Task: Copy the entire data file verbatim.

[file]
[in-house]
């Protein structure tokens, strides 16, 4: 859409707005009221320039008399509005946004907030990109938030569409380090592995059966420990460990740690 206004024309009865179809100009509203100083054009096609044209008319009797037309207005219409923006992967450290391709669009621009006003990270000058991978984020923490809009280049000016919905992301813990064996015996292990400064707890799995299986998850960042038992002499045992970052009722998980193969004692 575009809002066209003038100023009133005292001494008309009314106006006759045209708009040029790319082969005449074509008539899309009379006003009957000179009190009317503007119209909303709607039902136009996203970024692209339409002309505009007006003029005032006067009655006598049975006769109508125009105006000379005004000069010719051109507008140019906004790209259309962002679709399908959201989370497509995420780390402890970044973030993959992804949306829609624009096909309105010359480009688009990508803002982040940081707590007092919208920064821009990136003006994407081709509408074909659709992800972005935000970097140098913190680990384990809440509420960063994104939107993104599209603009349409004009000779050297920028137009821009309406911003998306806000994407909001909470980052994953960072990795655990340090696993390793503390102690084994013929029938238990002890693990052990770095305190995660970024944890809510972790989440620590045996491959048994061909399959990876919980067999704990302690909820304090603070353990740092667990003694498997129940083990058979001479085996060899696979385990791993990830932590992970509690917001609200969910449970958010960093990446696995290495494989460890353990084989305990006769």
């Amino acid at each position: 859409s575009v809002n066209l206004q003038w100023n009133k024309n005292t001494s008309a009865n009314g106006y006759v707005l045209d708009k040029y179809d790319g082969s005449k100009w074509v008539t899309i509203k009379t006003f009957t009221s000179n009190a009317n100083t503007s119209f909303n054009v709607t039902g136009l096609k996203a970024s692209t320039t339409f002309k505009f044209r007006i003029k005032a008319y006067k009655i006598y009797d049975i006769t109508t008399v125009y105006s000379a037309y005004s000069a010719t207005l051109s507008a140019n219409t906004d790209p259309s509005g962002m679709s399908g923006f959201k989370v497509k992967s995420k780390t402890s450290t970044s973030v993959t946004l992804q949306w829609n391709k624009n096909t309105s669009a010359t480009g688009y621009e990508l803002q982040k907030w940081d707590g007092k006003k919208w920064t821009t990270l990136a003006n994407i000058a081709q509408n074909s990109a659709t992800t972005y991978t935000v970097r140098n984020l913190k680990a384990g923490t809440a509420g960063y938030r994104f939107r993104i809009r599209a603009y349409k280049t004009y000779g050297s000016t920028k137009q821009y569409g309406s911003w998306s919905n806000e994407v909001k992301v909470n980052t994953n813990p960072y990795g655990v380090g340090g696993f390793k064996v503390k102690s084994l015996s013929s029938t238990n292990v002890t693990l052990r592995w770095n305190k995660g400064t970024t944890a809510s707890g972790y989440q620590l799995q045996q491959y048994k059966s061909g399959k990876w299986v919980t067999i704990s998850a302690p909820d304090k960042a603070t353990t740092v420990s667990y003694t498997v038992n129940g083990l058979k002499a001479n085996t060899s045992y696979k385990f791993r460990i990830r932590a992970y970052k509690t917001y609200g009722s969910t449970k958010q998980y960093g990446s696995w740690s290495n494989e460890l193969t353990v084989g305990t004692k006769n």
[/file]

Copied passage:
[in-house]
């Protein structure tokens, strides 16, 4: 859409707005009221320039008399509005946004907030990109938030569409380090592995059966420990460990740690 206004024309009865179809100009509203100083054009096609044209008319009797037309207005219409923006992967450290391709669009621009006003990270000058991978984020923490809009280049000016919905992301813990064996015996292990400064707890799995299986998850960042038992002499045992970052009722998980193969004692 575009809002066209003038100023009133005292001494008309009314106006006759045209708009040029790319082969005449074509008539899309009379006003009957000179009190009317503007119209909303709607039902136009996203970024692209339409002309505009007006003029005032006067009655006598049975006769109508125009105006000379005004000069010719051109507008140019906004790209259309962002679709399908959201989370497509995420780390402890970044973030993959992804949306829609624009096909309105010359480009688009990508803002982040940081707590007092919208920064821009990136003006994407081709509408074909659709992800972005935000970097140098913190680990384990809440509420960063994104939107993104599209603009349409004009000779050297920028137009821009309406911003998306806000994407909001909470980052994953960072990795655990340090696993390793503390102690084994013929029938238990002890693990052990770095305190995660970024944890809510972790989440620590045996491959048994061909399959990876919980067999704990302690909820304090603070353990740092667990003694498997129940083990058979001479085996060899696979385990791993990830932590992970509690917001609200969910449970958010960093990446696995290495494989460890353990084989305990006769």
């Amino acid at each position: 859409s575009v809002n066209l206004q003038w100023n009133k024309n005292t001494s008309a009865n009314g106006y006759v707005l045209d708009k040029y179809d790319g082969s005449k100009w074509v008539t899309i509203k009379t006003f009957t009221s000179n009190a009317n100083t503007s119209f909303n054009v709607t039902g136009l096609k996203a970024s692209t320039t339409f002309k505009f044209r007006i003029k005032a008319y006067k009655i006598y009797d049975i006769t109508t008399v125009y105006s000379a037309y005004s000069a010719t207005l051109s507008a140019n219409t906004d790209p259309s509005g962002m679709s399908g923006f959201k989370v497509k992967s995420k780390t402890s450290t970044s973030v993959t946004l992804q949306w829609n391709k624009n096909t309105s669009a010359t480009g688009y621009e990508l803002q982040k907030w940081d707590g007092k006003k919208w920064t821009t990270l990136a003006n994407i000058a081709q509408n074909s990109a659709t992800t972005y991978t935000v970097r140098n984020l913190k680990a384990g923490t809440a509420g960063y938030r994104f939107r993104i809009r599209a603009y349409k280049t004009y000779g050297s000016t920028k137009q821009y569409g309406s911003w998306s919905n806000e994407v909001k992301v909470n980052t994953n813990p960072y990795g655990v380090g340090g696993f390793k064996v503390k102690s084994l015996s013929s029938t238990n292990v002890t693990l052990r592995w770095n305190k995660g400064t970024t944890a809510s707890g972790y989440q620590l799995q045996q491959y048994k059966s061909g399959k990876w299986v919980t067999i704990s998850a302690p909820d304090k960042a603070t353990t740092v420990s667990y003694t498997v038992n129940g083990l058979k002499a001479n085996t060899s045992y696979k385990f791993r460990i990830r932590a992970y970052k509690t917001y609200g009722s969910t449970k958010q998980y960093g990446s696995w740690s290495n494989e460890l193969t353990v084989g305990t004692k006769n």